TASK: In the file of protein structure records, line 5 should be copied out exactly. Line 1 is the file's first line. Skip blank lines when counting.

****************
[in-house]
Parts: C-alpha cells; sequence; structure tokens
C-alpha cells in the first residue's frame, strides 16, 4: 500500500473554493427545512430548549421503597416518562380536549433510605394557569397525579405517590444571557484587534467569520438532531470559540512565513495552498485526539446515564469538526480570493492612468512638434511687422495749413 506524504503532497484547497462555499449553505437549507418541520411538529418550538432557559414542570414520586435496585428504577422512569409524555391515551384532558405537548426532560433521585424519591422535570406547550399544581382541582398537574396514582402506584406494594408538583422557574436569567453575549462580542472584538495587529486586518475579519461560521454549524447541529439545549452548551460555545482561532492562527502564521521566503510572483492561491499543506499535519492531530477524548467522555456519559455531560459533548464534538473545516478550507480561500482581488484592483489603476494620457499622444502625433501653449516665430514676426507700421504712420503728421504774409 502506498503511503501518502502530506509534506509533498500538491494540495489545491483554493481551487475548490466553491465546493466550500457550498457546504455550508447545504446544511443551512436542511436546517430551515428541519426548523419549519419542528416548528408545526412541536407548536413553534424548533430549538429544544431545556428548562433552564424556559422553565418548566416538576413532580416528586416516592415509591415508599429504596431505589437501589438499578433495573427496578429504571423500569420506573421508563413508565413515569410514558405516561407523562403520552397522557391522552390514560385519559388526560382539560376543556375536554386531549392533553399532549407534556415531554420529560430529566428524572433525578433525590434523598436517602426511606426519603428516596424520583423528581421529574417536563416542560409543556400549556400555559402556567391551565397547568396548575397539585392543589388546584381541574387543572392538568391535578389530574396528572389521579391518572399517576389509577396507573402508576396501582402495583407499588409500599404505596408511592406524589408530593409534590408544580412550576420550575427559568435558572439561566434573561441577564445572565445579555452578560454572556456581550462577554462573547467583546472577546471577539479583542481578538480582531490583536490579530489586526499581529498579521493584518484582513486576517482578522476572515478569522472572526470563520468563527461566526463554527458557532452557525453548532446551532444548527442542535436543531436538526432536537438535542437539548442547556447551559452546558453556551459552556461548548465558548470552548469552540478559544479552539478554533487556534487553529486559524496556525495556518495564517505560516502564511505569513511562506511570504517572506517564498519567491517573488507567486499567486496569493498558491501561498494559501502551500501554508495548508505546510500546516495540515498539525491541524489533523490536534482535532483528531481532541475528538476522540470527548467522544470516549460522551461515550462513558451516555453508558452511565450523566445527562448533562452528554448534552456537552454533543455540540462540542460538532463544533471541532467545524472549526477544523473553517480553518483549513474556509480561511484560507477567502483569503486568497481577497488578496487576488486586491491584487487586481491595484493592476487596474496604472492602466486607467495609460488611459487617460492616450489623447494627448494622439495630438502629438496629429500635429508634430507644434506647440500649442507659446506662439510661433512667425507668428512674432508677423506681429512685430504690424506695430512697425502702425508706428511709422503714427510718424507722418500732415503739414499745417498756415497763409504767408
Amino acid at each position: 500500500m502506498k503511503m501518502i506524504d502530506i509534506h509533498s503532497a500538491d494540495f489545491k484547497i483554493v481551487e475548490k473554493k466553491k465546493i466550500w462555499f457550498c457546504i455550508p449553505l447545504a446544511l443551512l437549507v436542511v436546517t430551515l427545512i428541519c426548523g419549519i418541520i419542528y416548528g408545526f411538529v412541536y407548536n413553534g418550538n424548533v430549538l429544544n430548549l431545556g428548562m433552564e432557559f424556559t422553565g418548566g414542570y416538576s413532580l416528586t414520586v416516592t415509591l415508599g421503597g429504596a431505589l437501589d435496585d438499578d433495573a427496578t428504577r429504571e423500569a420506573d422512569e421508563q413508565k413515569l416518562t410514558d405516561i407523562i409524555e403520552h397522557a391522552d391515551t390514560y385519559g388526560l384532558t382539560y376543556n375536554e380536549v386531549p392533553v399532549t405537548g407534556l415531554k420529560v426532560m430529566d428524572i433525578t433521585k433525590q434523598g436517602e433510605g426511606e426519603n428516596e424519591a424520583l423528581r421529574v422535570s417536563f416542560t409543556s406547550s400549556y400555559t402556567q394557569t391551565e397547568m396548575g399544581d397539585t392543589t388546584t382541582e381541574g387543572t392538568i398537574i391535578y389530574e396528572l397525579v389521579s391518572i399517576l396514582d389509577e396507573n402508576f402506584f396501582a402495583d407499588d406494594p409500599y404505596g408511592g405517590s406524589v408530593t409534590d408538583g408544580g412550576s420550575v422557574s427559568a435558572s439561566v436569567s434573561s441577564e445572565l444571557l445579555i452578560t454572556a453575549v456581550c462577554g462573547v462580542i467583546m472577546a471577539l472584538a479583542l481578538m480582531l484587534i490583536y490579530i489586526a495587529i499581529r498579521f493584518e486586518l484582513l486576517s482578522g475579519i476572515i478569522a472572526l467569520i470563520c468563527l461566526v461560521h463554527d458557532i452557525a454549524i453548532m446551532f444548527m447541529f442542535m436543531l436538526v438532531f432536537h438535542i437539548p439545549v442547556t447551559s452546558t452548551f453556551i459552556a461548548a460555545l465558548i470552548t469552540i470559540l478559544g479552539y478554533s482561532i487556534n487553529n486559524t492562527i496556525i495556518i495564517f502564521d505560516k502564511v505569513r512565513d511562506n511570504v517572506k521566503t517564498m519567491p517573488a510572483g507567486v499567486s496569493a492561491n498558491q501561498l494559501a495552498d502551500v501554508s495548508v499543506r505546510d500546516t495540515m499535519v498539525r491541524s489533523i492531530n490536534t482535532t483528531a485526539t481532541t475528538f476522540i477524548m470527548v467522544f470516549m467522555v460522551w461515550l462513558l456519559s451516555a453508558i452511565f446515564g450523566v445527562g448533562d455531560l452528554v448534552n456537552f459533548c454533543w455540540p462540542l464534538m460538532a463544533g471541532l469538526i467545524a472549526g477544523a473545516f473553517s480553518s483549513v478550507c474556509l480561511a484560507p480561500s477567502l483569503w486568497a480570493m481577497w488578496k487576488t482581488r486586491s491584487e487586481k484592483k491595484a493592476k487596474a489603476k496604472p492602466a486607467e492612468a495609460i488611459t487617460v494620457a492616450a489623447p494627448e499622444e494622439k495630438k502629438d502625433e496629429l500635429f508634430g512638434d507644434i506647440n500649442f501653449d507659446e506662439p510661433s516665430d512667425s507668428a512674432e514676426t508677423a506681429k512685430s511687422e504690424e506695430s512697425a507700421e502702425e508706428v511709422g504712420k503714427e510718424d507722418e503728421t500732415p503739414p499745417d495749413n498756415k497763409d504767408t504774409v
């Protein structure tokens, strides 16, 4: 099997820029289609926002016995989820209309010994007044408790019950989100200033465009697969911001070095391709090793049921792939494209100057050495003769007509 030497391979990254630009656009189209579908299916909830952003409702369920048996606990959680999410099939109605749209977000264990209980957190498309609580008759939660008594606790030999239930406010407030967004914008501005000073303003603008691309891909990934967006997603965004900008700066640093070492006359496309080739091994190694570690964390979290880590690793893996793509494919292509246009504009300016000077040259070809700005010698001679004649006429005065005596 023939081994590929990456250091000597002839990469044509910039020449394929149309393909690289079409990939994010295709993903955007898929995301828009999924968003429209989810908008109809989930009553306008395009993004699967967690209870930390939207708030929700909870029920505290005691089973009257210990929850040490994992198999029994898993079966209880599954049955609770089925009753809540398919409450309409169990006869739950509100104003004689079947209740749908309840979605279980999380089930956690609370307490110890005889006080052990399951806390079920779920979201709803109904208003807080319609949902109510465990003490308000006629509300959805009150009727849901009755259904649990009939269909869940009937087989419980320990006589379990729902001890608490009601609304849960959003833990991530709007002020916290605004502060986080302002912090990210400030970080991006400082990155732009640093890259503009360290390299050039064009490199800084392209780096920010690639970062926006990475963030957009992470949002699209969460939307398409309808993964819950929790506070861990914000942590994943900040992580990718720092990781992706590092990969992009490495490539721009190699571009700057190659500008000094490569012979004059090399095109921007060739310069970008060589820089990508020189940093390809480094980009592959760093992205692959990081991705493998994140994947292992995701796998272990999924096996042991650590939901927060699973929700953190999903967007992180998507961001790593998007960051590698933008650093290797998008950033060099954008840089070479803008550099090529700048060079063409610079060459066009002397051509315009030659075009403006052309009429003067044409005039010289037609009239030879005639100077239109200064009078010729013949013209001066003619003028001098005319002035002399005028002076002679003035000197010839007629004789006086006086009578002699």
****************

């Protein structure tokens, strides 16, 4: 099997820029289609926002016995989820209309010994007044408790019950989100200033465009697969911001070095391709090793049921792939494209100057050495003769007509 030497391979990254630009656009189209579908299916909830952003409702369920048996606990959680999410099939109605749209977000264990209980957190498309609580008759939660008594606790030999239930406010407030967004914008501005000073303003603008691309891909990934967006997603965004900008700066640093070492006359496309080739091994190694570690964390979290880590690793893996793509494919292509246009504009300016000077040259070809700005010698001679004649006429005065005596 023939081994590929990456250091000597002839990469044509910039020449394929149309393909690289079409990939994010295709993903955007898929995301828009999924968003429209989810908008109809989930009553306008395009993004699967967690209870930390939207708030929700909870029920505290005691089973009257210990929850040490994992198999029994898993079966209880599954049955609770089925009753809540398919409450309409169990006869739950509100104003004689079947209740749908309840979605279980999380089930956690609370307490110890005889006080052990399951806390079920779920979201709803109904208003807080319609949902109510465990003490308000006629509300959805009150009727849901009755259904649990009939269909869940009937087989419980320990006589379990729902001890608490009601609304849960959003833990991530709007002020916290605004502060986080302002912090990210400030970080991006400082990155732009640093890259503009360290390299050039064009490199800084392209780096920010690639970062926006990475963030957009992470949002699209969460939307398409309808993964819950929790506070861990914000942590994943900040992580990718720092990781992706590092990969992009490495490539721009190699571009700057190659500008000094490569012979004059090399095109921007060739310069970008060589820089990508020189940093390809480094980009592959760093992205692959990081991705493998994140994947292992995701796998272990999924096996042991650590939901927060699973929700953190999903967007992180998507961001790593998007960051590698933008650093290797998008950033060099954008840089070479803008550099090529700048060079063409610079060459066009002397051509315009030659075009403006052309009429003067044409005039010289037609009239030879005639100077239109200064009078010729013949013209001066003619003028001098005319002035002399005028002076002679003035000197010839007629004789006086006086009578002699």